A site comparison study in 2012–2013 of three grassland sites in Brandenburg, Germany (Starik et al 2018) found that grasslands with moderate or no fertiliser applications had higher overall bat activity and more bat species than a grassland with high amounts of fertiliser applied. Overall bat activity (of 11 bat species) and the number of bat species recorded were higher over grasslands with moderate (average 11 bat passes/hour, 7 bat species/night) or no fertiliser applications (17 bat passes/hour, 7 bat species/night) than high fertiliser applications (5 bat passes/hour, 5 bat species/night). One site (1 ha) was sampled in each of three grasslands treated with different amounts of nitrogen (N) fertiliser (high applications: 225 kg/ha; moderate: 100 kg/ha; none applied). The site with high fertiliser applications was harvested three times/year, and the site with moderate fertiliser application was grazed (1 cow/ha). Sites were located a similar distance to settlements, water bodies and other land use types. At each of three sites, two bat detectors recorded bat activity simultaneously over a total of 46 nights in May–October 2012 and April–October 2013.Study and other actions tested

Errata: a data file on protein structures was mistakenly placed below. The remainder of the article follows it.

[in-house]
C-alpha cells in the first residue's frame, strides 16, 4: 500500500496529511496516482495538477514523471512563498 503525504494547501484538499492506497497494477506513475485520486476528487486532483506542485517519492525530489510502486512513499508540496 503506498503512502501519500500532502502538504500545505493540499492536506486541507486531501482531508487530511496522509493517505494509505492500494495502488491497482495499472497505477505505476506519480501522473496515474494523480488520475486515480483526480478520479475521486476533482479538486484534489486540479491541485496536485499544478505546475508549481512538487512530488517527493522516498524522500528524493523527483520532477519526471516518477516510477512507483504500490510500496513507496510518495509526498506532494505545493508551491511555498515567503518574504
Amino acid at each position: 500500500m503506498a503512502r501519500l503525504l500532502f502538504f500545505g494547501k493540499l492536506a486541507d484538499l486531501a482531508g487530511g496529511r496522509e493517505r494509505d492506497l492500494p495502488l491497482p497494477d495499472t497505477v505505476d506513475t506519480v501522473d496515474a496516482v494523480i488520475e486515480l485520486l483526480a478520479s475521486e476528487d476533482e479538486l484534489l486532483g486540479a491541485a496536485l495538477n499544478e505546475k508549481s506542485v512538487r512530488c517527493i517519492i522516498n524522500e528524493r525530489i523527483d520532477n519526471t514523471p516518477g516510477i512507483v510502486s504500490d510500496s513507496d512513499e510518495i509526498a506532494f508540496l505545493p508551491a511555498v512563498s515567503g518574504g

A replicated, site comparison study in 2011–2012 of four tropical forest fragments in livestock farming areas in Córdoba, Columbia (Chacón-Pacheco & Ballesteros-Correa 2019) found that great fruit-eating bats Artibeus lituratus captured in ‘silvopastoral’ areas that used no chemicals, along with agroforestry, had higher body weights and body condition scores than those within conventional farming areas that used chemicals. Great fruit-eating bats captured in ‘silvopastoral’ areas had a higher average body weight (64 g) and body condition score (0.93) than those captured in conventional farming areas (59.5 g; 0.86). In August 2011–July 2012, great fruit-eating bats were captured at forest fragments within each of two ‘silvopastoral’ areas (total 260 bats) and two conventional farming areas (total 69 bats). ‘Silvopastoral’ areas grazed livestock amongst trees, shrubs, and crops, without chemicals. Conventional areas grazed livestock in monocultures with little tree or shrub cover, and used agrochemicals, pesticides, and herbicides. Each of four sites was sampled 15 times for three consecutive nights with mist nets (6 x 3 m) deployed within the forest fragment (nine nets) and surrounding area (five nets). Nets were deployed for 12 h/night (18:00–06:00 h) and checked every 45 minutes. Each captured bat was weighed, forearm length was measured, and body condition calculated (body weight/forearm length). Bats were marked before release.Study and other actions tested